Films to think no more of: Mars Needs Moms, Larry Crowne, Ghosted, I Am Number Four, The Rite, Faster, Chalet Girl, Red Riding Hood and Battle: Los Angeles.

UK Box Office: April 8 – 10, 2011

1. Rio – £1,515,853

2. Source Code – £848,366

3. Limitless – £737,417

4. Hop – £611,367

5. Sucker Punch – £346,399

6. The Eagle – £181,823

7. Thank You – £160,191

8. Unknown – £135,025

9. The Roommate – £120,365

10. Mars Needs Moms – £113,559

Cinema Releases: April 8, 2011

Rio

Director: Carlos Saldanha

Starring: Jesse Eisenberg, Anne Hathaway and George Lopez

Mars Needs Moms

Director: Simon Wells

Starring: Seth Green, Joan Cusack and Dan Fogler

The Roommate

Director: Christian E. Christiansen

Starring: Minka Kelly, Leighton Meester and Cam Gigandet

Tomorrow, When The War Began

Director: Stuart Beattie

Starring: Caitlin Stasey, Rachel Hurd-Wood and Lincoln Lewis

The Silent House (La Casa Muda)

Director: Gustavo Hernández

Starring: Florencia Colucci, Abel Tripaldi and Gustavo Alonso

Review: Mars Needs Moms (2011)

Mars Needs Moms is the latest motion-capture animation film from Robert Zemeckis’ ImageMovers Digital production studio, and is an adaptation of Berkeley Breathed’s beloved children’s novel.

The film centers on Milo, a young boy who gains a deeper appreciation for his mum after Martians come to Earth and take her away to harvest her mothering prowess for their nanny bots.

Simon and Wendy Wells have penned a screenplay that is so devoid of magic and charm that it ultimately lacks an engaging narrative, three-dimensional characters and any humour. It often resorts to thrill ride antics, detached action and a lot of racing around in the desperate hope of evoking some enjoyment, but falls flat on its face in the process.

Aside from attempting to convey a very well hidden message about children devoting more time and attention to their parents, it’s an altogether impersonal experience. The script, by never allowing enough time to get to know Milo and his mum – or any other character for that matter – on a personal basis, has clearly been brushed aside in favour of these so-called more realistic digital imager effects.

Due to the digital obsession, the characters are extremely unlikeable. Behind the revolutionary motion-capture technology, they feel too simplistic and superficial or, in more simple terms, totally dead behind the eyes to emote with.

Seth Green, Dan Fogler and Joan Cusack provide respectable voice-overs, but aren’t distracting enough, or able to transpose enough of their personality and passion to bring the dialogue and concealed heartfelt message to life.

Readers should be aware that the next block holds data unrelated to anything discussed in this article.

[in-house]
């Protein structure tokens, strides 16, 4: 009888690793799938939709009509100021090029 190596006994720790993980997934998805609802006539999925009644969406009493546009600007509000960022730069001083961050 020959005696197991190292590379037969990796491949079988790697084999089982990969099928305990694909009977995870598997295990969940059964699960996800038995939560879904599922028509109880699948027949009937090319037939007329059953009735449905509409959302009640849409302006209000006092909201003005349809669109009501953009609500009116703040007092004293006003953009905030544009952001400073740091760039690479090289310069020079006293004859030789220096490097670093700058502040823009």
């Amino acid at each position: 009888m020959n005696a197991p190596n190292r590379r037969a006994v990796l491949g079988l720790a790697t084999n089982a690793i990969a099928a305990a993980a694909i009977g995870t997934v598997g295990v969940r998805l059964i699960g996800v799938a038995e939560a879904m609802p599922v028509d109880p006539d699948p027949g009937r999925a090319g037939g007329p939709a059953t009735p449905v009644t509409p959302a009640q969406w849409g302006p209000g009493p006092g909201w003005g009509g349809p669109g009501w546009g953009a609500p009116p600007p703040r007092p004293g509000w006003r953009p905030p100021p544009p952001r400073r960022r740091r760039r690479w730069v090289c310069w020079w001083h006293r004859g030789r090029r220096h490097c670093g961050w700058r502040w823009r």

The motion-capture animation, which has been implemented by Zemeckis before on The Polar Expess, is worse than ever. It’s hard to remember that a visionary director such as Zemeckis was responsible for such instrumental films as Back to the Future and Who Framed Roger Rabbit?, when we’re bestowed with such nonsense.

The 3D is unnecessary and, along with the bland, dark and unattractive cinematography, makes Mars looks like a dreadful planet, somewhere you’d desperately want to avoid at all costs.

Mars Needs Moms is a badly animated, dispassionate and irresolute mess that will unquestionably scorn Walt Disney Pictures’ renowned brand for years to come.

US Box Office: March 25 – 27, 2011

1. Diary Of A Wimpy Kid: Rodrick Rules – $24,400,000

2. Sucker Punch – $19,015,000

3. Limitless – $15,225,000

4. The Lincoln Lawyer – $11,000,000

5. Rango – $9,800,000

6. Battle: Los Angeles – $7,600,000

7. Paul – $7,506,000

8. Red Riding Hood – $4,340,000

9. The Adjustment Bureau – $4,245,000

10. Mars Needs Moms – $2,186,000

US Box Office: March 18 – 20, 2011

1. Limitless – $19,000,000

2. Rango – $15,315,000

3. Battle: Los Angeles – $14,600,000

4. The Lincoln Lawyer – $13,400,000

5. Paul – $13,155,000

6. Red Riding Hood – $7,225,000

7. The Adjustment Bureau – $5,932,000

8. Mars Needs Moms – $5,317,000

9. Beastly – $3,260,000

10. Hall Pass – $2,600,000

US Box Office: March 11 – 13, 2011

1. Battle: LA – $36,000,000

2. Rango – $23,100,000

3. Red Riding Hood – $14,100,000

4. The Adjustment Bureau – $11,500,000

5. Mars Needs Moms – $6,800,000

6. Beastly – $5,200,000

7. Hall Pass – $5,100,000

8. Just Go With It – $4,000,000

9. The King’s Speech – $3,800,000

10. Gnomeo & Juliet – $3,700,000